Reverse order unique queries in IndexedDB

8 October 2012 · 5 minute read · indexeddb · web

In my post my db.js querying I covered how to do reverse unique queries with db.js using the desc().distinct() method chaining which will query an index for the unique items, but it’ll do it in reverse order, essentially it will set a IDBCursor direction of prevunique.

When covering off I mentioned that the way it works is a little unusual and here I’ll explain why.

How an index “looks”

So you’ve got an index in your object store, an index which is non-unique, and it contains duplicate values. Say you created an index like this:

store.createIndex('foo', 'foo', { unique: false });

Next you’ve pushed a few items into it:

store.add({ foo: 'bar' });
store.add({ foo: 'bar' });
store.add({ foo: 'baz' });

The data which has been stored in the index can be visualised as so:

Key Value
bar
{
    id: 1,
    foo: 'bar'
}
                
bar
{
    id: 2,
    foo: 'bar'
}
                
baz
{
    id: 3,
    foo: 'baz'
}
                

Walking our index

From the diagram you can see the order of the data in our index, let’s assume we’re wanting to just walk through the index normally, using the next direction (the default if you don’t set anything). We’ll get back the records in the order of id 1, 2, 3, or by their key, bar, bar, baz. Now this makes sense, we’re walking top-to-bottom just as the spec states and as we’d expect from looking at our index.

Now let’s turn that into a nextunique query, this time we get back the records with the id 1, 3, or the index keys bar, baz.

This is again to be expected, if you review the spec it states (emphasis is mine):

“nextunique”. This direction causes the cursor to be opened at the start of the source. When iterated, the cursor should not yield records with the same key, but otherwise yield all records, in monotonically increasing order of keys. For every key with duplicate values, only the first record is yielded. When the source is an object store or a unique index, this direction has the exact same behavior as “next”.

So what’s interesting here is that there are deterministic rules as to how the item to be returned is selected from the index, basically it’s what ever is first in the index for that key. This is basically what we’d expect, no surprised so far.

Walking backwards through our index

We’ve looked at walking forward through our index, but what if we want to walk backwards through it? Well that’s where the prev cursor direction is for. Say we were to do a read-all operation using a prev cursor, we’ll have the records in the order of id 3, 2, 1, or baz, bar, bar.

Not particularly shocking here, again that’s what we’d be expecting, we’ve started at the end of the index and we’ve grabbed the item then gone to the one before it in the index and so on.

Now it’s over to the prevunique query so that we can get just a unique item for each index key from our index. The items we get back have an ID order of 3, 1 or the index keys baz, bar. Wait something doesn’t look right there, the ID’s were:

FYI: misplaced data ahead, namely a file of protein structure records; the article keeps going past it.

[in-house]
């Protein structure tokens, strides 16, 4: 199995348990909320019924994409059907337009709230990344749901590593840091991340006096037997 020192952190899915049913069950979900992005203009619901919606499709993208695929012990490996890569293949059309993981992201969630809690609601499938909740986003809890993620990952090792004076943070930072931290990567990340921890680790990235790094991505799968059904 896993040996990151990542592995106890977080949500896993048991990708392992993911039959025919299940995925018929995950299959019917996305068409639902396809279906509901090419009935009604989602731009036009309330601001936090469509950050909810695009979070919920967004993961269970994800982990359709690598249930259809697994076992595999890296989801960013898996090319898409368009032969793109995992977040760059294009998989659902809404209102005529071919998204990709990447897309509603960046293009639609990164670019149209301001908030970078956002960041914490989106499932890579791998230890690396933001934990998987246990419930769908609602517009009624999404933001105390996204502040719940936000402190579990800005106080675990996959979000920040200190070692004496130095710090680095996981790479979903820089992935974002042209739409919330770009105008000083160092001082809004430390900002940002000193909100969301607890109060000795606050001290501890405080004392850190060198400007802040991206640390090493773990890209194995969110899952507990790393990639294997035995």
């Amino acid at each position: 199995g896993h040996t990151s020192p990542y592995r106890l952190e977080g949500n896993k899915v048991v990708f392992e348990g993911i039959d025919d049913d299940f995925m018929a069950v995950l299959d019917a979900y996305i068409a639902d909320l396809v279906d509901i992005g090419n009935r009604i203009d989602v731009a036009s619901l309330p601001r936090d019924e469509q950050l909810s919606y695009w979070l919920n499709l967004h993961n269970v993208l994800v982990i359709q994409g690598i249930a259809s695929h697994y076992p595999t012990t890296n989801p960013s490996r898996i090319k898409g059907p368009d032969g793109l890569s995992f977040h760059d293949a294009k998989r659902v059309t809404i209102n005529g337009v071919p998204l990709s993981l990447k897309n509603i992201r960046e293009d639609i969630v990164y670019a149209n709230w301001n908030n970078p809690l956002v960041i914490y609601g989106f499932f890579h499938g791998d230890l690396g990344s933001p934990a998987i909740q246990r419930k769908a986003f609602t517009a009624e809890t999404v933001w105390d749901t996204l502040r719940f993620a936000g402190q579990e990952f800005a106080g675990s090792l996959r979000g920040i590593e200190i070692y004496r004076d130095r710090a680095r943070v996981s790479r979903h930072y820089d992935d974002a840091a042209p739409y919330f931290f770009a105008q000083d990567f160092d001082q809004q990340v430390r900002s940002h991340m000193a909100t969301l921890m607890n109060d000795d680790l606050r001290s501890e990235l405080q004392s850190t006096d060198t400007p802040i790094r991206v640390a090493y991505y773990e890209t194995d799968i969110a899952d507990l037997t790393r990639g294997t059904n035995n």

3
1

And this is where it starts getting confusing…

Understanding prevunique

Let’s have a look at the spec for prevunique (emphasis is mine):

“prevunique”. This direction causes the cursor to be opened at the end of the source. When iterated, the cursor should not yield records with the same key, but otherwise yield all records, in monotonically decreasing order of keys. For every key with duplicate values, only the first record is yielded. When the source is an object store or a unique index, this direction has the exact same behavior as “prev”.

Do you see the confusing point, it states that when a duplicate item is found of a key you take the first record and this is where I was tripped up. When I first read this I took it as the first record found in the index, so when walking backwards in our example index above, we would get the ID of 2 as it was the first record with the bar key. But this is not the case, it is actually the first record in the index with that key, and since the record with the id 1 appears first in the index it will be returned. The key order is correct, we’ve reverse-walked it based on that, but it was the item order that trips people up. In fact I raised a bug on Chrome as I was assuming that they had got it wrong. The bug has since been closed as it is implemented correctly.

The order can be summed up as:

Reverse order by keys, items by index position

Conclusion

The way IndexedDB handles reverse index walking is a little bit confusing on first read, but the more you review it the more that it starts to make some sense.

Currently IE10 doesn’t handle this correctly though, it incorrectly reverses the order of the items in the index, I raised the question to them and you can find out more in the thread on the mailing list.

Admittedly this is a pretty esoteric problem to come across though, I can’t think of an instance where the ordering of items in an index when traversed in reverse would be important, but then that may really just be a failure of imagination. If order is really that important you’re probably best structuring your data so that the key can be unique.


Published: 2018-05-29 16:49:01 +1000 +1000, Version: aaf7f73